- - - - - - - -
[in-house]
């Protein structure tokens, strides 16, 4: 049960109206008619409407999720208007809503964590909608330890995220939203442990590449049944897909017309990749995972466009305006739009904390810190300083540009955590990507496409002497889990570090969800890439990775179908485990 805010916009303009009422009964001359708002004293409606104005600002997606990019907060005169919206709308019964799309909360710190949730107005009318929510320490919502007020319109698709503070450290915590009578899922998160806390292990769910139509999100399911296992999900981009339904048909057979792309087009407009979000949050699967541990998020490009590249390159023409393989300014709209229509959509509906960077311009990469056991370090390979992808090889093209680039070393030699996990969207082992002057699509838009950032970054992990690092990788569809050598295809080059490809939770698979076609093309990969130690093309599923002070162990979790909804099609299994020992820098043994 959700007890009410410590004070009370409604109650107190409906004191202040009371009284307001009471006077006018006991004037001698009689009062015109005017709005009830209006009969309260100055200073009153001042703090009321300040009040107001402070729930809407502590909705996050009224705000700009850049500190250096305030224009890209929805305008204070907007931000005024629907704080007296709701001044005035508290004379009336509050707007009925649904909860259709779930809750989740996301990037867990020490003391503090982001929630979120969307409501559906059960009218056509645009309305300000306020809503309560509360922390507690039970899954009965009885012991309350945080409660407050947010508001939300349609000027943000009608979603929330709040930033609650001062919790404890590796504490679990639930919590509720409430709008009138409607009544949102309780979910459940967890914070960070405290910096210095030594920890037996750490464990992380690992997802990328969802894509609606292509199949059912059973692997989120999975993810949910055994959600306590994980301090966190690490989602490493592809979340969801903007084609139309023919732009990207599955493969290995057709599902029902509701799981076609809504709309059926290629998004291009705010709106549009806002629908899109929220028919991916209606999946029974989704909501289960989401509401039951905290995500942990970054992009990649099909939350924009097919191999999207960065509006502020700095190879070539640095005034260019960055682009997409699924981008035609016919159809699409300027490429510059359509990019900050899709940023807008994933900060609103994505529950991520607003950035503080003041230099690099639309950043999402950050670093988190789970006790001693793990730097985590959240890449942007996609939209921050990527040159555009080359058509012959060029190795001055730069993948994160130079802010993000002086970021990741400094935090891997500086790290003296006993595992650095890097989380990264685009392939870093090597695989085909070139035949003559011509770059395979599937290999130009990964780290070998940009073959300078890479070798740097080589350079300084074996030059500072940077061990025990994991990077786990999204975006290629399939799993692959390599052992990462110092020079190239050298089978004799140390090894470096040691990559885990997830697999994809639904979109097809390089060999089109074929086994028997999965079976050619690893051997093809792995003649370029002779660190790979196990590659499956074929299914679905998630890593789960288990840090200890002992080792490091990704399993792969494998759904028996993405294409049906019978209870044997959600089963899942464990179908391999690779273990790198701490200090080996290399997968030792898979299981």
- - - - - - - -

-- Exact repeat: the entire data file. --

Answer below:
[in-house]
């Protein structure tokens, strides 16, 4: 049960109206008619409407999720208007809503964590909608330890995220939203442990590449049944897909017309990749995972466009305006739009904390810190300083540009955590990507496409002497889990570090969800890439990775179908485990 805010916009303009009422009964001359708002004293409606104005600002997606990019907060005169919206709308019964799309909360710190949730107005009318929510320490919502007020319109698709503070450290915590009578899922998160806390292990769910139509999100399911296992999900981009339904048909057979792309087009407009979000949050699967541990998020490009590249390159023409393989300014709209229509959509509906960077311009990469056991370090390979992808090889093209680039070393030699996990969207082992002057699509838009950032970054992990690092990788569809050598295809080059490809939770698979076609093309990969130690093309599923002070162990979790909804099609299994020992820098043994 959700007890009410410590004070009370409604109650107190409906004191202040009371009284307001009471006077006018006991004037001698009689009062015109005017709005009830209006009969309260100055200073009153001042703090009321300040009040107001402070729930809407502590909705996050009224705000700009850049500190250096305030224009890209929805305008204070907007931000005024629907704080007296709701001044005035508290004379009336509050707007009925649904909860259709779930809750989740996301990037867990020490003391503090982001929630979120969307409501559906059960009218056509645009309305300000306020809503309560509360922390507690039970899954009965009885012991309350945080409660407050947010508001939300349609000027943000009608979603929330709040930033609650001062919790404890590796504490679990639930919590509720409430709008009138409607009544949102309780979910459940967890914070960070405290910096210095030594920890037996750490464990992380690992997802990328969802894509609606292509199949059912059973692997989120999975993810949910055994959600306590994980301090966190690490989602490493592809979340969801903007084609139309023919732009990207599955493969290995057709599902029902509701799981076609809504709309059926290629998004291009705010709106549009806002629908899109929220028919991916209606999946029974989704909501289960989401509401039951905290995500942990970054992009990649099909939350924009097919191999999207960065509006502020700095190879070539640095005034260019960055682009997409699924981008035609016919159809699409300027490429510059359509990019900050899709940023807008994933900060609103994505529950991520607003950035503080003041230099690099639309950043999402950050670093988190789970006790001693793990730097985590959240890449942007996609939209921050990527040159555009080359058509012959060029190795001055730069993948994160130079802010993000002086970021990741400094935090891997500086790290003296006993595992650095890097989380990264685009392939870093090597695989085909070139035949003559011509770059395979599937290999130009990964780290070998940009073959300078890479070798740097080589350079300084074996030059500072940077061990025990994991990077786990999204975006290629399939799993692959390599052992990462110092020079190239050298089978004799140390090894470096040691990559885990997830697999994809639904979109097809390089060999089109074929086994028997999965079976050619690893051997093809792995003649370029002779660190790979196990590659499956074929299914679905998630890593789960288990840090200890002992080792490091990704399993792969494998759904028996993405294409049906019978209870044997959600089963899942464990179908391999690779273990790198701490200090080996290399997968030792898979299981």